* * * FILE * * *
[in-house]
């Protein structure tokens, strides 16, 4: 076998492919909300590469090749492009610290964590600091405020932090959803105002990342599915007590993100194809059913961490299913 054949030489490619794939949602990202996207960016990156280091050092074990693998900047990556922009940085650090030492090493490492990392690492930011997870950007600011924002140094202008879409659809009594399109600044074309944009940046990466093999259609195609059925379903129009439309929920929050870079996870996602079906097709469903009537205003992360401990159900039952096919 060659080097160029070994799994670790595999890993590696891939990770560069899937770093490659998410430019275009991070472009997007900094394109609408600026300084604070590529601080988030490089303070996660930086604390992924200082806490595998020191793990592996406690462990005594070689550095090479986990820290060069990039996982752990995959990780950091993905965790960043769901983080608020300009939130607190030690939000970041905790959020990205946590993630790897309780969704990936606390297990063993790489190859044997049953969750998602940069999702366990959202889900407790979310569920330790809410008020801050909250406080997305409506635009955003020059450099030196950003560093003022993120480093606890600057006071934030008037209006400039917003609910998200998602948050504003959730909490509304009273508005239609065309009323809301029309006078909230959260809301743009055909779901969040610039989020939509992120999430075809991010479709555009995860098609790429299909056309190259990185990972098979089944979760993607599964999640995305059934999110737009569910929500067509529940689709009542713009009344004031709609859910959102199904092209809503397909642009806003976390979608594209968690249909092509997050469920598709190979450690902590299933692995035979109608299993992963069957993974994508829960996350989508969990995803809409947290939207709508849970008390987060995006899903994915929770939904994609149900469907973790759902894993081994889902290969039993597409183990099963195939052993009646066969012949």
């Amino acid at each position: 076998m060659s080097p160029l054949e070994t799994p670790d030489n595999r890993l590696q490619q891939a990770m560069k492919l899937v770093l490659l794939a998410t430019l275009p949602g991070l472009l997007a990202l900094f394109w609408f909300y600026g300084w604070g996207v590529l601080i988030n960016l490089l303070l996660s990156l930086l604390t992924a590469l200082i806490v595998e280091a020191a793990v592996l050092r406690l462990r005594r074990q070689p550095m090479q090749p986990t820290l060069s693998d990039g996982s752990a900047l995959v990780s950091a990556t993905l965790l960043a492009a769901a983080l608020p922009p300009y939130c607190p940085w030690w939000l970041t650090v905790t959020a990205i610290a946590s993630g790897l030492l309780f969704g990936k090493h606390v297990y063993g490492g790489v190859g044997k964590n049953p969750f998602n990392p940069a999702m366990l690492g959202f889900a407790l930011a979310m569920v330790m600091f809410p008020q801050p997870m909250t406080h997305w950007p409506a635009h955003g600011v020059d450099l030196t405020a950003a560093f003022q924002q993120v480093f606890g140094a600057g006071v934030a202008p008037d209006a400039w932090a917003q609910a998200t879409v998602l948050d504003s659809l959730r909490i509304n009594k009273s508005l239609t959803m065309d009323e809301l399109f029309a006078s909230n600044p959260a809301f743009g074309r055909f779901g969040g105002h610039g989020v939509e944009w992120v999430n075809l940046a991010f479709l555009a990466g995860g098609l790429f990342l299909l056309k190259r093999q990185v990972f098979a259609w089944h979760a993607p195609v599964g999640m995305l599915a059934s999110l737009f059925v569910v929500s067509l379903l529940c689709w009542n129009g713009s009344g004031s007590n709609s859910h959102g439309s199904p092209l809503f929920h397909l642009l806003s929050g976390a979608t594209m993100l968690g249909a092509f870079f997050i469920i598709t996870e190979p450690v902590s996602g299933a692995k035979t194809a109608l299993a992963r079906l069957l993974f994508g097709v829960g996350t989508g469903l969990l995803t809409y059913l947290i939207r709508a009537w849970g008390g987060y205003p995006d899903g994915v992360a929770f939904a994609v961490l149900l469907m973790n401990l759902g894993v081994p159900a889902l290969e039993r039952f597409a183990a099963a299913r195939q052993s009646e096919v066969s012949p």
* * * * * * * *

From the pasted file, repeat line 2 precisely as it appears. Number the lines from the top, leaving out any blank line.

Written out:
């Protein structure tokens, strides 16, 4: 076998492919909300590469090749492009610290964590600091405020932090959803105002990342599915007590993100194809059913961490299913 054949030489490619794939949602990202996207960016990156280091050092074990693998900047990556922009940085650090030492090493490492990392690492930011997870950007600011924002140094202008879409659809009594399109600044074309944009940046990466093999259609195609059925379903129009439309929920929050870079996870996602079906097709469903009537205003992360401990159900039952096919 060659080097160029070994799994670790595999890993590696891939990770560069899937770093490659998410430019275009991070472009997007900094394109609408600026300084604070590529601080988030490089303070996660930086604390992924200082806490595998020191793990592996406690462990005594070689550095090479986990820290060069990039996982752990995959990780950091993905965790960043769901983080608020300009939130607190030690939000970041905790959020990205946590993630790897309780969704990936606390297990063993790489190859044997049953969750998602940069999702366990959202889900407790979310569920330790809410008020801050909250406080997305409506635009955003020059450099030196950003560093003022993120480093606890600057006071934030008037209006400039917003609910998200998602948050504003959730909490509304009273508005239609065309009323809301029309006078909230959260809301743009055909779901969040610039989020939509992120999430075809991010479709555009995860098609790429299909056309190259990185990972098979089944979760993607599964999640995305059934999110737009569910929500067509529940689709009542713009009344004031709609859910959102199904092209809503397909642009806003976390979608594209968690249909092509997050469920598709190979450690902590299933692995035979109608299993992963069957993974994508829960996350989508969990995803809409947290939207709508849970008390987060995006899903994915929770939904994609149900469907973790759902894993081994889902290969039993597409183990099963195939052993009646066969012949």